By H.C. Bailey
First published: UK, Methuen, 1923
Mr. Reginald Fortune, surgeon and scientific advisor to the Criminal Investigation Department, is already well known to lovers of tales of crime, mystery and adventure. This second series of his cases shows him finding his way through the obscure, the bizarre and the terrible with multifarious knowledge and infinite resource.
The Ascot Tragedy
Barzun & Taylor raved about it, but this is not one of the best Reggie Fortune stories. While exciting enough – the book opens at Ascot with the death of an illustrious diplomat, and concludes with the attack on Reggie Fortune by a Young Turk – the solution is not exactly fair.
The President of San Jacinto
Again, the solution is not quite fair, as the reader should have been given the medical details. That said, this story of an unpleasant squire murdered at his manor is thoroughly entertaining; the murderer locks Reggie and Supt. Bell locked in the cellar while he escapes.
The Young Doctor
A first-class story, in which Reggie Fortune interests himself in the case of a budding Harley Street physician falsely accused of theft, his career ruined, placed in prison. Reggie believes the doctor to be innocent, and brings the case to a successful conclusion.
The Magic Stone
An intriguing tale of archaeology and kidnapping, with plenty of good clues and an exciting raid on the house where the intended victim is to be murdered. One of Bailey’s best.
The Snowball Burglary
The dialogue is as direct and neatly turned as in a play, but the solution is weak, and the reader has little chance of solving it.
The Leading Lady
Another weak one, in which everybody rushes around like a fool for fifty pages.
The Unknown Murderer
“My dear Fortune, you are not as plausible as usual.”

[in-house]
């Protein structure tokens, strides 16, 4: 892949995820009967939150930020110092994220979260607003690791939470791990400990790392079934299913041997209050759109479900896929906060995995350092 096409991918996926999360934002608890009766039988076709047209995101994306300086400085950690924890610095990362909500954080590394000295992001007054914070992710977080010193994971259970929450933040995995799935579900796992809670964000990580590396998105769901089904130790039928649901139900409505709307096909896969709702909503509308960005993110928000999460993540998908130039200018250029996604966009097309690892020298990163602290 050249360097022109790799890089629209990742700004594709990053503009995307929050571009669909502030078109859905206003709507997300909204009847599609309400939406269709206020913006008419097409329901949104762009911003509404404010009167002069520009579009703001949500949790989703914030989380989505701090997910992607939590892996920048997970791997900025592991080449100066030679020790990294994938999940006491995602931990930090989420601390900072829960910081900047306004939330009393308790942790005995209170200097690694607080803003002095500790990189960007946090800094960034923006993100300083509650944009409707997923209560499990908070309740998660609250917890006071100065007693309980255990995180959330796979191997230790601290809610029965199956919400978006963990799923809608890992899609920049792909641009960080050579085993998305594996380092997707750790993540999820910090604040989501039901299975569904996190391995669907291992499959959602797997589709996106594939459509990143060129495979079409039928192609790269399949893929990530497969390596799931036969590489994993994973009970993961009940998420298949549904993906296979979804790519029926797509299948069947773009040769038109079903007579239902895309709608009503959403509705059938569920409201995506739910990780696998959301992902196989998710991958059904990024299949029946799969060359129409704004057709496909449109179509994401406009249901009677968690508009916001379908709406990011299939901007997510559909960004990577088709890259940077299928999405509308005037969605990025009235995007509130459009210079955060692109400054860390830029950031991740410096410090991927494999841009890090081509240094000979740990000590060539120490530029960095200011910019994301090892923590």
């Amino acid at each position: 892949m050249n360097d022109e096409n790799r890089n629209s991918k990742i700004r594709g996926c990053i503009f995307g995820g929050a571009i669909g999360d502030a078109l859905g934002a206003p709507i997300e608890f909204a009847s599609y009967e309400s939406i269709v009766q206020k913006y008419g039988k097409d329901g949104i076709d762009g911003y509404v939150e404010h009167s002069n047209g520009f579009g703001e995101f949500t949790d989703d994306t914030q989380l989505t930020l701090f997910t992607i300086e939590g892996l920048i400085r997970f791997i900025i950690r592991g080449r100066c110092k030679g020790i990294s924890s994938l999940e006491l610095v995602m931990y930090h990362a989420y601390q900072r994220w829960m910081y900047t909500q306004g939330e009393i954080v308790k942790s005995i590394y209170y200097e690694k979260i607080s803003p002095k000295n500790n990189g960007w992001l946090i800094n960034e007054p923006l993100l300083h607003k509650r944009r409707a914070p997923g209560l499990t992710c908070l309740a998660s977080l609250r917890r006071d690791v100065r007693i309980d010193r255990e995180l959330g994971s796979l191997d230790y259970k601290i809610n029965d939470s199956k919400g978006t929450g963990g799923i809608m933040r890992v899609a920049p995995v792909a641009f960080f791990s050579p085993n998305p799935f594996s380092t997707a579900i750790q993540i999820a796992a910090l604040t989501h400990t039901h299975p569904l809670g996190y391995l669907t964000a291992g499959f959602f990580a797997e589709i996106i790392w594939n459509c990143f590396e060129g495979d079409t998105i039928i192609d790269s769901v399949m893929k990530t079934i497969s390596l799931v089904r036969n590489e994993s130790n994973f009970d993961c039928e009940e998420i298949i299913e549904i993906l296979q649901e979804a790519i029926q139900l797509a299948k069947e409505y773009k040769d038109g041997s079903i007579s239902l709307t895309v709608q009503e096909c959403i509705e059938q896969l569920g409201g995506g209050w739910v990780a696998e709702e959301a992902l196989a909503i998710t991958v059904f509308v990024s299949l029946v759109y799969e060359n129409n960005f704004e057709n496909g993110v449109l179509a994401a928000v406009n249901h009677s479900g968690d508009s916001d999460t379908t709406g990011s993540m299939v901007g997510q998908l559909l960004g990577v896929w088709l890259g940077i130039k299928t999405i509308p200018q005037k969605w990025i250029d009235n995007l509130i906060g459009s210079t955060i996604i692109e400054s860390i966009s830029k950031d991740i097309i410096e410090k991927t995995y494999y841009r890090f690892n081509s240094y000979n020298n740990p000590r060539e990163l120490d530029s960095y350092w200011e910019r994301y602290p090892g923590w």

“It isn’t plausible… I know that. It’s too dam’ wicked… Abnormal. Of course the essence of the thing is that it is abnormal.”
One of Bailey’s masterpieces in the short story genre, this thoroughly original story of the truly fiendish villain who kills in order to feel their victims’ pain, is perfection throughout. Reggie (soon to be engaged to Joan Amber) is in great form as he entertains the children at the orphanage Christmas party, diagnoses arsenical poisoning after another party, and successfully – not to say dramatically – ends the career in crime of one of Bailey’s most memorable creations. Bailey specialised in atmospheres of fear and malaise. Mr. Fortune does not explain how he reached the conclusion that he did, but all the clues are there. Who was the intrusive “comforter”? Who had access to the surgical knife used to kill Dr. Hall? And Mr. Fortune’s own attitude indicates guilt.
Times Literary Supplement (21st June 1923):
The worst of Mr. Fortune and his friend and colleague, the Hon. Sidney Lomas, is that their conversation is so monotonously smart, and that they infect other people with the same vice—for vice it is. An exclusive diet of rich cake palls on the greediest child more completely than plain bread and butter, and too much smartness palls on the willingest reader more surely than good average dullness. Otherwise the young men are good company enough. Perhaps they are not really so young, because the Hon. Sidney is Chief of the Criminal Investigation Department and Reggie Fortune is surgeon, toxicologist, and scientific adviser to the Home Office; but since in spite of their onerous duties they talk and behave like youths who have just left the university and have nothing to do but amuse themselves, they give an impression of extreme youth. They are mixed up in this book with seven mysterious episodes, which they have to elucidate and do elucidate—at least Mr. Fortune does with the superhuman sagacity which Providence has bestowed on the great Sherlock and all his progeny, who by now outnumber the seed of Abraham. All one can say is that Mr. Fortune is as good as any of his brethren and his practice as entertaining.
NY World (E.W. Osborn, 3rd February 1924, 320w):
We are not deeply impressed by Mr. Bailey’s narrative brilliancy as here exhibited, but we are greatly taken with the sunny personality of his titular character.
NY Times (10th February 1924, 550w):
They are swiftly moving, well told and ingenious tales and Mr. Fortune is a very engaging person, endowed with the saving grace of humour.
Boston Transcript (27th February 1924, 230w):
Never was Reginald Fortune in finer fettle than in the seven cases of his practice this volume records: his wit more blithesome, his shrewdness more amazing, his cynical charm more irresistible.
Outlook (5th March 1924, 20w):
Detective stories, ingenious in plot, but so staccato in style as to be irritating.
Lit R (29th April 1924, 180w):
This is a pleasant, plausible, entertaining collection of detective tales.
Int Bk R (May 1924, 300w):
The stories are all very ingenious, and, provided you are in the right mood, entertaining. Mr. Fortune is hardly so grave and impressive as Sherlock Holmes, but in his own carefree way he is diverting.